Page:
Subject(s)
COVID-19 , Dementia , Adult , Humans , Pandemics , SARS-CoV-2
14.
Aging Ment Health ; 26(5): 905-910, 2022 May.
Article in English | MEDLINE | ID: covidwho-1205493

ABSTRACT

OBJECTIVES: Little is known about how community services and institutional care settings have adapted to providing support since the COVID-19 pandemic. The aim was to explore how these care services have adapted during the pandemic in the UK and are providing care to people living with dementia (PLWD) and carers. METHOD: Semi-structured telephone interviews were conducted in June and July 2020 with 16 purposefully sampled unpaid dementia carers. Participants were asked about their experiences of accessing care services since the lockdown, and whether they were beneficial, if accessed at all. RESULTS: Three themes were identified: (1) Impacts of no activities; (2) Difficulties accessing care during the pandemic; (3) Remote vs. face-to-face support. Loss of access to previously enjoyed activities and having had to shield for many PLWD is suggested to have led to severe physical and cognitive deteriorations, advancing the dementia. Where remote support was available, this was helpful to some, but did not replace the benefits of face-to-face support. Where PLWD were residing in a care home, carers had very limited remote access. CONCLUSIONS: This is the first study to explore the impact on carers both from a community and institutionalised care angle. Few care services have adapted to providing remote support. With the vaccine taking time to be accessible to everyone, it is vital for organisations to work closely with carers and PLWD to adapt services to provide much needed support.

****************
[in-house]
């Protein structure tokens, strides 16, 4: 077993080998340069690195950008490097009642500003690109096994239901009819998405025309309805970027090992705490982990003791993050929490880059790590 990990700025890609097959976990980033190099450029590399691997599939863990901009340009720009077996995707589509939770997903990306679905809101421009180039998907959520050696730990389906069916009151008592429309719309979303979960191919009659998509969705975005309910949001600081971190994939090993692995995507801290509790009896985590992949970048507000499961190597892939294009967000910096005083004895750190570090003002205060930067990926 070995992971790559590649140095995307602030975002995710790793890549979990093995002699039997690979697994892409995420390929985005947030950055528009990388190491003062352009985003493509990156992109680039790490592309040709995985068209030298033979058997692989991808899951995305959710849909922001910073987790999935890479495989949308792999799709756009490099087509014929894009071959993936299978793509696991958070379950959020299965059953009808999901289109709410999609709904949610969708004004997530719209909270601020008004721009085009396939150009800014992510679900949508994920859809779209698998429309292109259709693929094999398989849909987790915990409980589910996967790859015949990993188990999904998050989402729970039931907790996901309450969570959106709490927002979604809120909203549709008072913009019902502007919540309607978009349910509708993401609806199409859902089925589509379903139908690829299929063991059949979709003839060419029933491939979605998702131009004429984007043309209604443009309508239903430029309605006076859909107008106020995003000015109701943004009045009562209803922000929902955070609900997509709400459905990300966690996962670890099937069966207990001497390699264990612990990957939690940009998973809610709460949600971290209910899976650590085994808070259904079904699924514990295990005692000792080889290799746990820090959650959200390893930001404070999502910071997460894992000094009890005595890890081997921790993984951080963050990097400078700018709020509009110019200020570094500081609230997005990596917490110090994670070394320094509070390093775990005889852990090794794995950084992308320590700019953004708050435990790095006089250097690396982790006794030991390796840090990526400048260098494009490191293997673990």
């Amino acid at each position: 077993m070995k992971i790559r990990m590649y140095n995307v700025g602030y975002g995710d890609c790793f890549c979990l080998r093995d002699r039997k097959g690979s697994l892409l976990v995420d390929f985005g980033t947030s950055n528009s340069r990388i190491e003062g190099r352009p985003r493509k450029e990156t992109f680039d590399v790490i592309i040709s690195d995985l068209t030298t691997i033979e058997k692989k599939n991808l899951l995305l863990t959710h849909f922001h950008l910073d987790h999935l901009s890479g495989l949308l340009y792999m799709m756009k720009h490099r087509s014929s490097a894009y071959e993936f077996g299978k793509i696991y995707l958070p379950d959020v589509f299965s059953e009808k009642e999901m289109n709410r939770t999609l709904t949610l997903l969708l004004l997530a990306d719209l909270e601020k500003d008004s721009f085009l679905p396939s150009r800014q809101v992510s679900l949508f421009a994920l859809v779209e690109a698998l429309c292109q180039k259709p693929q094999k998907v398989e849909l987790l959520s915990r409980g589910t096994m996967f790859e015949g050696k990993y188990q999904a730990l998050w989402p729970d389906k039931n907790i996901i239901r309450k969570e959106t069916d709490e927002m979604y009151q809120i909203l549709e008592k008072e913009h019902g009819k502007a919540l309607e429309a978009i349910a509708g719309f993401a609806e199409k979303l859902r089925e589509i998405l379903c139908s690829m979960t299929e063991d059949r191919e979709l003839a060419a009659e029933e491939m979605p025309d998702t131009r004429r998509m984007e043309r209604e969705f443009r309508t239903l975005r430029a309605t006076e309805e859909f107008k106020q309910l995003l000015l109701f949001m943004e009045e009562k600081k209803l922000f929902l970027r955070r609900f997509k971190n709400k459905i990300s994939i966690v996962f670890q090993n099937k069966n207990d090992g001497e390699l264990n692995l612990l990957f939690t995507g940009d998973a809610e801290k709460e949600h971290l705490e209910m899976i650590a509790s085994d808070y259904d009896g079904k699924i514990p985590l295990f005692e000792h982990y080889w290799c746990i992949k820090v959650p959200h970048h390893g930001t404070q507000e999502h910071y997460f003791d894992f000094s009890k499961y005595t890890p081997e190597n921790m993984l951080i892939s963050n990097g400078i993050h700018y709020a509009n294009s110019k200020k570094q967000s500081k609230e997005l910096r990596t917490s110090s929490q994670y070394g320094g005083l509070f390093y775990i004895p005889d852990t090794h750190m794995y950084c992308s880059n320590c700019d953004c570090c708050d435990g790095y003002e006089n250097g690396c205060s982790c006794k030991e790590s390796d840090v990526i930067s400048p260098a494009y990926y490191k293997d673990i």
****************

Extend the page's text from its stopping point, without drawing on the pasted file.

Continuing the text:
Subject(s)
COVID-19 , Dementia , Caregivers/psychology , Communicable Disease Control , Dementia/psychology , Humans , Pandemics
15.
Int J Environ Res Public Health ; 18(9)2021 04 23.
Article in English | MEDLINE | ID: covidwho-1201904